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Amanda Northrop/Vox

It could be a close Super Tuesday race between Bernie Sanders and Joe Biden.

Texas is one of the most delegate-rich states voting on Super Tuesday primaries — meaning that a decisive win for any candidate could give them a significant edge in securing the Democratic nomination.

Texas is second only to California in terms of the number of delegates at stake in a Super Tuesday contest: It will award 228 delegates, 149 of which are tied to the results in 31 individual state Senate precincts and the remaining 79 of which are awarded based on statewide results. Candidates must capture at least 15 percent of the vote in a single district in order to be awarded those precinct-level delegates and at least 15 percent of the vote statewide for statewide delegates.

Going into Tuesday’s elections, it appeared to be a tight contest in Texas between Vermont Sen. Bernie Sanders and former Vice President Joe Biden. Sanders was expected to win in Texas until Monday, when Biden picked up endorsements from a slew of candidates who had dropped out of the Democratic primary.

As of March 3, FiveThirtyEight’s average of national polling data showed Sanders in a narrow lead over Biden. Former New York City Mayor Mike Bloomberg and Massachusetts Sen. Elizabeth Warren will also likely win at least some delegates. Polls close at 8 pm Eastern, 7 pm local time.

Primaries for congressional seats are also happening on Tuesday. Some of them are in battleground districts where Democrats hope to pick up seats in the general election, but others are in solidly red precincts where fealty to President Donald Trump is a major selling point among Republicans.

The Democratic Senate primary

The race to choose which Democrat will challenge incumbent Republican Sen. John Cornyn has been chaotic.

MJ Hegar, once an Air Force helicopter pilot, has distinguished herself as the frontrunner, raising the most campaign funds and snagging the coveted endorsement of the Democratic Senatorial Campaign Committee, the campaign arm of Senate Democrats. She appeared to lead the field in a February University of Texas/Texas Tribune poll that showed her 13 points ahead of the next-best-performing candidate, Cristina Tzintzún Ramirez, a progressive who has earned endorsements from Reps. Alexandria Ocasio-Cortez and Joaquín Castro.

But the primary is far from over. The field remains crowded with more than a dozen candidates. Most analysts anticipate that there will be a runoff election in May since many primary voters remain undecided.

The race will likely be closely watched nationwide, especially given the Democrats’ previous attempt in 2018 to unseat a Republican senator in Texas: Former Texas Rep. Beto O’Rourke challenged the incumbent Ted Cruz, narrowly losing by a margin of about 2 percent.

Other down-ballot races to watch

There are few competitive GOP primaries at the House level.

US Rep. Kay Granger, who represents Fort Worth and is the most senior Republican woman in the House, is facing a primary challenge from a formal local City Council member, Chris Putnam, who is flush with campaign cash and has accused her of not being loyal to Trump. She is the top Republican on the House Appropriations Committee, a coveted position usually reserved for members with a long career in Congress.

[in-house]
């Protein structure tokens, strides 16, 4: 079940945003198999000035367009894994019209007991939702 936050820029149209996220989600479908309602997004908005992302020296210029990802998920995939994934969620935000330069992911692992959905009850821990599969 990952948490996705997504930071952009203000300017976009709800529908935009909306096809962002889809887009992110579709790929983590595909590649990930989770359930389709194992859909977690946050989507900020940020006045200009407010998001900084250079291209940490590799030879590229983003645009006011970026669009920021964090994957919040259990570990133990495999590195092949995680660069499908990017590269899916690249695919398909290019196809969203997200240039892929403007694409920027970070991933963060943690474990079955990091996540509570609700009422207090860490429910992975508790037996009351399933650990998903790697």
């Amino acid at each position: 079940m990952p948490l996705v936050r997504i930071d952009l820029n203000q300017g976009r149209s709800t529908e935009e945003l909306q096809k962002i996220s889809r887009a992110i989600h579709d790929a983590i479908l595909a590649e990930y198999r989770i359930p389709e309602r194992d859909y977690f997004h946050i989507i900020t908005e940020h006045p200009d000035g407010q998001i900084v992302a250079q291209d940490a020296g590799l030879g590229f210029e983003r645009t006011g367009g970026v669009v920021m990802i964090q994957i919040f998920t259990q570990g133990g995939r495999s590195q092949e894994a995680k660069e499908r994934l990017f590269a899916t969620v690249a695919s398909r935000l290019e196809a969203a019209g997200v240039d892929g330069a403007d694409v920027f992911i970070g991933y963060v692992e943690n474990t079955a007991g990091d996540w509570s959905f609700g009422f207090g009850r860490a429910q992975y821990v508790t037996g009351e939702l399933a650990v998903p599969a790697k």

There is also a 15-way Republican primary for retiring Rep. Pete Olson’s seat representing Sugar Land — one that Democrats hope to win in the general election. Notably, Pierce Bush, the grandson of former President George H.W. Bush, is one of the contenders.

Republicans are hoping to take back a seat in Dallas now occupied by US Rep. Colin Allred, a former NFL player and a Democrat who flipped the district blue after narrowly beating the incumbent Pete Sessions in 2018. He’s among 42 members of Congress who are in the Democratic Congressional Campaign Committee’s program to protect incumbents facing tough reelection campaigns, and while many of them have avoided talking about the Democratic primary, Allred has been actively campaigning on behalf of Biden.

The top two Republican contenders in that race are Genevieve Collins, who is running on a pro-business platform and snagged the Dallas Morning News’s endorsement, and Floyd McLendon Jr., a former Navy SEAL who is running on a border security platform.

Meanwhile, immigration attorney Jessica Cisneros is trying to unseat Rep. Henry Cuellar, a conservative Blue Dog Democrat who has backed Trump’s policies 69 percent of the time, endorsed former Republican President George W. Bush, advocated for gun rights, and opposed federal funding for abortions.

Cisneros once interned for Cuellar in Congress, but now she’s running against him with the support of the Justice Democrats — the same group that helped propel Ocasio-Cortez to victory in her 2018 primary campaign against the incumbent Democrat Joe Crowley, who had held his seat in Queens, New York, for two decades.

Cisneros’s candidacy has attracted national attention and endorsements from Sanders and Warren, as well as Ocasio-Cortez. Cisneros has embraced progressive policies, including Medicare-for-all and the Green New Deal, despite her rival’s claims that his district is fundamentally moderate.

And if you’re interested in other Texas House races, we have results from all the Democratic and Republican primaries below:

And the GOP ones:

Author: Nicole Narea

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